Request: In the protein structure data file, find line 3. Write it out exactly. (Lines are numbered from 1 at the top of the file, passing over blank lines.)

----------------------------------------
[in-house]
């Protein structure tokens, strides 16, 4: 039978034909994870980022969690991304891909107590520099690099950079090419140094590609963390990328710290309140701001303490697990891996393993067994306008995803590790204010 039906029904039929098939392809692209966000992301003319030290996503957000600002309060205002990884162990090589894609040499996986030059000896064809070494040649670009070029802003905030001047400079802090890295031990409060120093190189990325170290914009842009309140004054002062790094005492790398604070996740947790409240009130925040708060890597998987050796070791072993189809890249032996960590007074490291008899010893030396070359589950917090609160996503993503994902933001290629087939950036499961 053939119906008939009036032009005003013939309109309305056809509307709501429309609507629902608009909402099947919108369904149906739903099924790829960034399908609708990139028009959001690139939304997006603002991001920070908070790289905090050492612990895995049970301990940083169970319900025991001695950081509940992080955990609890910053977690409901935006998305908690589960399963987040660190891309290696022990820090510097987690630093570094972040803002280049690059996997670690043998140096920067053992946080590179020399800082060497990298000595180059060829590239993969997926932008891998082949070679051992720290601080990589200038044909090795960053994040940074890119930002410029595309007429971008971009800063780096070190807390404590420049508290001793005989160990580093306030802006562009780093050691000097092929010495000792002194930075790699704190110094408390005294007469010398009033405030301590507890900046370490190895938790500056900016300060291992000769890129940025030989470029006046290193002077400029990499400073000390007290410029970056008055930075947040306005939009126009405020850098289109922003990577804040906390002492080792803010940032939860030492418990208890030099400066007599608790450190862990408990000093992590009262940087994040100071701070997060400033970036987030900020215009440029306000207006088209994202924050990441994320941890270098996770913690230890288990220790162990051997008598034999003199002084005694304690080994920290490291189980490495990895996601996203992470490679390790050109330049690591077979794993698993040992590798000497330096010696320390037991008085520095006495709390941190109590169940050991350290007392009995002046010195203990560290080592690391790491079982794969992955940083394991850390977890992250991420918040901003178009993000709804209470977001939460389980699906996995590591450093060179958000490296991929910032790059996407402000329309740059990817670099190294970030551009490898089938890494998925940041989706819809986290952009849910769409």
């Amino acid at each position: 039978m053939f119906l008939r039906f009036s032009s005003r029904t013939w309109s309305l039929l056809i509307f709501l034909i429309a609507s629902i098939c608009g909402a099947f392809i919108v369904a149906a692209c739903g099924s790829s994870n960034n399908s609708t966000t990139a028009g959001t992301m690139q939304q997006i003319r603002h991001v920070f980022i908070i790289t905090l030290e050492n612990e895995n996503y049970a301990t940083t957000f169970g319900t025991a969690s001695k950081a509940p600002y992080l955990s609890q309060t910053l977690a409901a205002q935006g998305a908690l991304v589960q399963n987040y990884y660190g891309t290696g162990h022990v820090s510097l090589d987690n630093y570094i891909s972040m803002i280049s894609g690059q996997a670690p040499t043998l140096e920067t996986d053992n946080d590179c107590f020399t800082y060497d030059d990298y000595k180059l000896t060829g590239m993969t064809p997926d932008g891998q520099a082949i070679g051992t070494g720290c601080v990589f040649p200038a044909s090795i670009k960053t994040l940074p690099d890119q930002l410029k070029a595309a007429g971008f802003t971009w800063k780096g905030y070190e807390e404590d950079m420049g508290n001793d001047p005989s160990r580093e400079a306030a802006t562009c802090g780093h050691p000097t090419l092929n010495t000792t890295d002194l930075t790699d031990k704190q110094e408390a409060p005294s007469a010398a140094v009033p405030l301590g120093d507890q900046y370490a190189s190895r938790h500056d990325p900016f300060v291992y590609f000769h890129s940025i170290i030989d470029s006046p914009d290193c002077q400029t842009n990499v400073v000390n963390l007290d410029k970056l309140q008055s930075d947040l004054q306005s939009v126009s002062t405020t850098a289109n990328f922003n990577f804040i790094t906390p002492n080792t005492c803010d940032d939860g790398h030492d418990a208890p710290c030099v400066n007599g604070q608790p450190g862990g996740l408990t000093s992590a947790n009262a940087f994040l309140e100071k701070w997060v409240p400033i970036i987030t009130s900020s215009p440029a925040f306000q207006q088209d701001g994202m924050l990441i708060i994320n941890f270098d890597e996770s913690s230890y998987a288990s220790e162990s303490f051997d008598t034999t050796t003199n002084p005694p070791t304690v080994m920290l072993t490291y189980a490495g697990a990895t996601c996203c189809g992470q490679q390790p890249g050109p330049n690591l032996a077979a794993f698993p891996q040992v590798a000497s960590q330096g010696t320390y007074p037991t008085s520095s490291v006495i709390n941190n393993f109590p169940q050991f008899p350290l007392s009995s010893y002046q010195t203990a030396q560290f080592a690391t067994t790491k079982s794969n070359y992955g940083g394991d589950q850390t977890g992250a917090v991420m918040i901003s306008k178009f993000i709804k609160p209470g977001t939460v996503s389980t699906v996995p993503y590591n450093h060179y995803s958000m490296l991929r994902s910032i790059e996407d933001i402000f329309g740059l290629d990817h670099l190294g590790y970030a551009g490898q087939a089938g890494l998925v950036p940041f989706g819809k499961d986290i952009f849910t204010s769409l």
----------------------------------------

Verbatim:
């Amino acid at each position: 039978m053939f119906l008939r039906f009036s032009s005003r029904t013939w309109s309305l039929l056809i509307f709501l034909i429309a609507s629902i098939c608009g909402a099947f392809i919108v369904a149906a692209c739903g099924s790829s994870n960034n399908s609708t966000t990139a028009g959001t992301m690139q939304q997006i003319r603002h991001v920070f980022i908070i790289t905090l030290e050492n612990e895995n996503y049970a301990t940083t957000f169970g319900t025991a969690s001695k950081a509940p600002y992080l955990s609890q309060t910053l977690a409901a205002q935006g998305a908690l991304v589960q399963n987040y990884y660190g891309t290696g162990h022990v820090s510097l090589d987690n630093y570094i891909s972040m803002i280049s894609g690059q996997a670690p040499t043998l140096e920067t996986d053992n946080d590179c107590f020399t800082y060497d030059d990298y000595k180059l000896t060829g590239m993969t064809p997926d932008g891998q520099a082949i070679g051992t070494g720290c601080v990589f040649p200038a044909s090795i670009k960053t994040l940074p690099d890119q930002l410029k070029a595309a007429g971008f802003t971009w800063k780096g905030y070190e807390e404590d950079m420049g508290n001793d001047p005989s160990r580093e400079a306030a802006t562009c802090g780093h050691p000097t090419l092929n010495t000792t890295d002194l930075t790699d031990k704190q110094e408390a409060p005294s007469a010398a140094v009033p405030l301590g120093d507890q900046y370490a190189s190895r938790h500056d990325p900016f300060v291992y590609f000769h890129s940025i170290i030989d470029s006046p914009d290193c002077q400029t842009n990499v400073v000390n963390l007290d410029k970056l309140q008055s930075d947040l004054q306005s939009v126009s002062t405020t850098a289109n990328f922003n990577f804040i790094t906390p002492n080792t005492c803010d940032d939860g790398h030492d418990a208890p710290c030099v400066n007599g604070q608790p450190g862990g996740l408990t000093s992590a947790n009262a940087f994040l309140e100071k701070w997060v409240p400033i970036i987030t009130s900020s215009p440029a925040f306000q207006q088209d701001g994202m924050l990441i708060i994320n941890f270098d890597e996770s913690s230890y998987a288990s220790e162990s303490f051997d008598t034999t050796t003199n002084p005694p070791t304690v080994m920290l072993t490291y189980a490495g697990a990895t996601c996203c189809g992470q490679q390790p890249g050109p330049n690591l032996a077979a794993f698993p891996q040992v590798a000497s960590q330096g010696t320390y007074p037991t008085s520095s490291v006495i709390n941190n393993f109590p169940q050991f008899p350290l007392s009995s010893y002046q010195t203990a030396q560290f080592a690391t067994t790491k079982s794969n070359y992955g940083g394991d589950q850390t977890g992250a917090v991420m918040i901003s306008k178009f993000i709804k609160p209470g977001t939460v996503s389980t699906v996995p993503y590591n450093h060179y995803s958000m490296l991929r994902s910032i790059e996407d933001i402000f329309g740059l290629d990817h670099l190294g590790y970030a551009g490898q087939a089938g890494l998925v950036p940041f989706g819809k499961d986290i952009f849910t204010s769409l």